NAIROBI, Kenya, Feb 1 – Safaricom’s M-PESA customers will from February 8 be charged 10 percent extra for money transfers above Sh101.
The telco says the upward review follows amendments to the Customs and Excise Duty Act gazetted on February 1 last year.
The amendments contained in the Finance Act of 2012, introduced a 10 percent excise duty tax on transaction fees for all money transfer services provided by cellular phone providers, banks, money transfer agencies and other financial service providers.
The Act contains a raft of tax measures by the Treasury aimed at raising revenues for the government to fund growing financial obligations.
“Our M-PESA tariff structure is guided by our understanding that we need to sustain the robustness and availability of this money transfer services across the country. It also ensures that we continuously invest in our platform and extensive distribution network,” Safaricom CEO Bob Collymore said in a statement.
This means that those sending between Sh101 and Sh500 to other M-PESA customers will be charged Sh2.50 more on the current fee of Sh25, while between Sh501 to Sh5,000 will pay Sh33 from the current Sh30 and so on.
However the announcement is against the expectations of many Kenyans who use the service, after Finance Minister Njeru Githae earlier assured that the 10 percent excise duty should be borne by service providers and not customers.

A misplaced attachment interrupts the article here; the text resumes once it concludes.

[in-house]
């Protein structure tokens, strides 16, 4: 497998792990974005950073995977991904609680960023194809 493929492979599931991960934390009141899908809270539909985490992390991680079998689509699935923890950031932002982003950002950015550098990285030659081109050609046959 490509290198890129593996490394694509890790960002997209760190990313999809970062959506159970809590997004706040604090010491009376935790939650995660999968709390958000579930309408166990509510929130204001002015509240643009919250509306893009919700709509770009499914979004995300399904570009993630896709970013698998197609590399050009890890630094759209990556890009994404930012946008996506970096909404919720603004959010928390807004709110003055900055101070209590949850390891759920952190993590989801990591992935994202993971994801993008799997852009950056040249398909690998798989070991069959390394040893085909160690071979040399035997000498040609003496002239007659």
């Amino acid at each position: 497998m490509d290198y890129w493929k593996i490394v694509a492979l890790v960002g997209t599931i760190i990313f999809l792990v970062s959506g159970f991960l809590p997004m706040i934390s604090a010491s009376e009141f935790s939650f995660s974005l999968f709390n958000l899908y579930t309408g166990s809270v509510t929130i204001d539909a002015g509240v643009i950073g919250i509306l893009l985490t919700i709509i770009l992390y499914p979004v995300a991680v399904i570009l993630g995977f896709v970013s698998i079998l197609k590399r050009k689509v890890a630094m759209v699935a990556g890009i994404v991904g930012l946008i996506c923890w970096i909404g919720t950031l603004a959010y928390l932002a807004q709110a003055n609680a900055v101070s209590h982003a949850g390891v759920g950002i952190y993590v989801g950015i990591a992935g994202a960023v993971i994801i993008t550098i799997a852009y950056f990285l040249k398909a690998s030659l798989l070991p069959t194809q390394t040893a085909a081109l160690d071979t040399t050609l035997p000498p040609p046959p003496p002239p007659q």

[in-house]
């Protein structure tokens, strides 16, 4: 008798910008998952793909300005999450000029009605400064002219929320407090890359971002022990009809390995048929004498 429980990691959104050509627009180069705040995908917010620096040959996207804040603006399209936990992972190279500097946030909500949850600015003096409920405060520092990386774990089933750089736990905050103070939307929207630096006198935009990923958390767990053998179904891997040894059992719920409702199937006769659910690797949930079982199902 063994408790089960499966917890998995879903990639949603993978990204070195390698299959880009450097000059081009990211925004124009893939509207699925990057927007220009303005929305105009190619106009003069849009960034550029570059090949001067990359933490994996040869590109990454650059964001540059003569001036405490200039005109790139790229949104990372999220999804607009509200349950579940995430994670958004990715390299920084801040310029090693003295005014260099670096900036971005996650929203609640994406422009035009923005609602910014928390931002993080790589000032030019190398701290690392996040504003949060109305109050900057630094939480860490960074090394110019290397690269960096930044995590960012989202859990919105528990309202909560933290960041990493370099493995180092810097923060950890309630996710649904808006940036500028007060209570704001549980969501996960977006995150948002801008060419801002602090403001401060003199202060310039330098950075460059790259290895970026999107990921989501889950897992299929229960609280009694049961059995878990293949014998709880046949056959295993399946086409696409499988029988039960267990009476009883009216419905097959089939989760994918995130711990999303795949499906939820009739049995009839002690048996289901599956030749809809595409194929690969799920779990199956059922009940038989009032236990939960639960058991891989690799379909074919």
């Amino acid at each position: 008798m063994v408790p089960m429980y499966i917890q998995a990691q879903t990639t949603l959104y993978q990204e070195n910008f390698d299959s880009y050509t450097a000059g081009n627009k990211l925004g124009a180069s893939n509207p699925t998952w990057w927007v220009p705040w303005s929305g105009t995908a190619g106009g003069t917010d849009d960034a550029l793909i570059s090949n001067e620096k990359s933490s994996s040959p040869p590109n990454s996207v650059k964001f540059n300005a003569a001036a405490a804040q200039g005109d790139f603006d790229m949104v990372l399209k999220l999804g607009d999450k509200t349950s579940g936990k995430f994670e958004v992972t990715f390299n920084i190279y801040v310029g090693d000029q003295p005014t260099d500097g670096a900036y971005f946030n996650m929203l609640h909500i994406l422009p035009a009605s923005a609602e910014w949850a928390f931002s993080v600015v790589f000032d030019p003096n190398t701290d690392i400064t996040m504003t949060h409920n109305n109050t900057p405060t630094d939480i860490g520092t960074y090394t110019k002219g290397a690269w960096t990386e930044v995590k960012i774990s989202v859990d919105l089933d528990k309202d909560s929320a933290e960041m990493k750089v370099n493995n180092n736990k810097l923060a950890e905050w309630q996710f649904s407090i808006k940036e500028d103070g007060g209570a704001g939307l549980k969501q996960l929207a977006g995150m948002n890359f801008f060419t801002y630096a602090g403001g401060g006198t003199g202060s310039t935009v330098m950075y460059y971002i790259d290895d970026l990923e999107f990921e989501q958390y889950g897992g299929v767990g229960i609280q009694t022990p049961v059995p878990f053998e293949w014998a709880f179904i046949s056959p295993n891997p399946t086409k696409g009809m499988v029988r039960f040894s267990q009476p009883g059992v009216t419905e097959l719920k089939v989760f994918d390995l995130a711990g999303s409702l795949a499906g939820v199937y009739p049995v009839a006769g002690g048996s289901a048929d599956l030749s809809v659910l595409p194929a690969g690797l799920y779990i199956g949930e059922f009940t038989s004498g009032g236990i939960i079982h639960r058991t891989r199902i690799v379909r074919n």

“This sector is the fastest growing and so the taxman should also get his bite. I expect this measure to give me close to Sh4.5 billion immediately but I do not expect any increase in airtime or the charges to the customer,” Githae said when he announced the new tax measures in 2012, warning that the government would ensure there was no secret adjustments by the service providers.
The new tax measures by the Treasury were taken to raise over Sh40 billion needed to meet wage adjustments in the public sector last year.
All eyes will now be to the rest of the telco firms and other related financial service providers to see if they will follow suit and if the Treasury will react in any way to fulfil its promise of ensuring that customers don’t shoulder the whole burden of the duty increase.